A new warning from the Centers for Disease Control: increasing number of people, especially young children, are being injured after coming into contact with e-cigarettes.
The problem occurs when people touch or accidentally swallow the liquid nicotine found inside e-cigarettes.
"People do not appreciate the level of toxicity that is present in this e-liquid. This is concentrated nicotine," said Dr. Tim McAfee, Centers for Disease Control Office on Smoking and Health.
As sales of e-cigarettes have risen in recent years, so have calls to poison control centers related to that concentrated nicotine, or e-juice, as it's sometimes called.
The Centers for Disease Control released a report finding just one call to a poison center related to e-cigarettes in September 2010. In February 2014, there were 215.
"The symptoms that people are reporting are predominantly nausea and vomiting and eye irritation," said Dr. McAfee.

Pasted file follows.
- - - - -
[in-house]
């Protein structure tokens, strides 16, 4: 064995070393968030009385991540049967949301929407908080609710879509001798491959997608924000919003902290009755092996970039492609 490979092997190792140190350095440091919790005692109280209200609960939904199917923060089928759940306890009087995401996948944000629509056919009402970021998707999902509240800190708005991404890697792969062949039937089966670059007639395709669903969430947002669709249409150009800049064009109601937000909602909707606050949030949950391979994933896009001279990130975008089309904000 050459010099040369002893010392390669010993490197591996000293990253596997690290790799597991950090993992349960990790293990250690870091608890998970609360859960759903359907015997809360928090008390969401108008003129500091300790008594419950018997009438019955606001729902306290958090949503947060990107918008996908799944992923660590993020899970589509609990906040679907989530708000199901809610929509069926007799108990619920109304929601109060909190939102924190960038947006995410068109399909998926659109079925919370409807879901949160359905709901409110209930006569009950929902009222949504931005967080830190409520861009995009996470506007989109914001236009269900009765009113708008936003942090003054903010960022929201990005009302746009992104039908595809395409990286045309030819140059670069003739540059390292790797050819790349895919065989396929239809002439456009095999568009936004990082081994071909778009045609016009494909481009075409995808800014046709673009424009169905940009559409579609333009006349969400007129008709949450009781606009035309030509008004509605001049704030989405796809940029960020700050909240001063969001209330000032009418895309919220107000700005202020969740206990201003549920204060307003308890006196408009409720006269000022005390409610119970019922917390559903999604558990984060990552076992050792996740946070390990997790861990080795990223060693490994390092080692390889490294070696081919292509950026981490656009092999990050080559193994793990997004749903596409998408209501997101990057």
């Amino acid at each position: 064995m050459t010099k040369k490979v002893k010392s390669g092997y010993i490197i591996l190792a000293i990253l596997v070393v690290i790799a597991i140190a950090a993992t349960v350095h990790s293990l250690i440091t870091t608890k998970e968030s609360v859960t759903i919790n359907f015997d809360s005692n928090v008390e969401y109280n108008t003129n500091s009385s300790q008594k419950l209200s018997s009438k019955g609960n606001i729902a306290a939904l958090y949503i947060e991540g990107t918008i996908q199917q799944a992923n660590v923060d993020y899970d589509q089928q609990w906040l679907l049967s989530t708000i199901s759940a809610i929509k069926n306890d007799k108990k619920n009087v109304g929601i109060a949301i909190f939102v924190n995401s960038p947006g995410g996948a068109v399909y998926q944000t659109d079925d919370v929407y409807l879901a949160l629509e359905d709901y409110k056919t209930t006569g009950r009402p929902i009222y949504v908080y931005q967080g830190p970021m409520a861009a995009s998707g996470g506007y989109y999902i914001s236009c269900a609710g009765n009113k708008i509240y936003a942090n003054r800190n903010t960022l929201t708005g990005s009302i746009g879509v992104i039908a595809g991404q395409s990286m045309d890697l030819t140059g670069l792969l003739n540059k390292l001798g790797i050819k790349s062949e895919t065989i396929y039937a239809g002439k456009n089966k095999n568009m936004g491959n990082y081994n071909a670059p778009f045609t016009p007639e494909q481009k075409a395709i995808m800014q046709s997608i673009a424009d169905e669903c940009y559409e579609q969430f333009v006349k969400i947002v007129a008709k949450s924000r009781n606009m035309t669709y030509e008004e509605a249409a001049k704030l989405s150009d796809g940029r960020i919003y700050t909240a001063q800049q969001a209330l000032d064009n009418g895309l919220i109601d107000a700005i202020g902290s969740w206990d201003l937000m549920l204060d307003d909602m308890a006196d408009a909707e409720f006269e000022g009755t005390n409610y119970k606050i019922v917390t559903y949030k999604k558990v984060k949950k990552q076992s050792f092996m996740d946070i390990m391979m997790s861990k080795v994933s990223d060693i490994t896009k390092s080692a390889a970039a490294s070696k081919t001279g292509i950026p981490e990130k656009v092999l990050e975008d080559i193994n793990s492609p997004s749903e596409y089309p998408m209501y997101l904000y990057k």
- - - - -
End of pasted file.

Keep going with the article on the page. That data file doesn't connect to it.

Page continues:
All you have to do is touch the liquid nicotine to develop symptoms. Users "vape" the liquid and can switch out the containers of e-juice for different flavors, like cotton candy and bubble gum.
The new report offers a warning in particular for adults to keep the products away from children.
Kids under age six accounted for more half of the e-cigarette-related calls to poison centers.
A industry spokesperson says there are labels on products clearly warning users of the potency of the liquid nicotine and that more education is needed to keep e-cigarettes out of reach from children.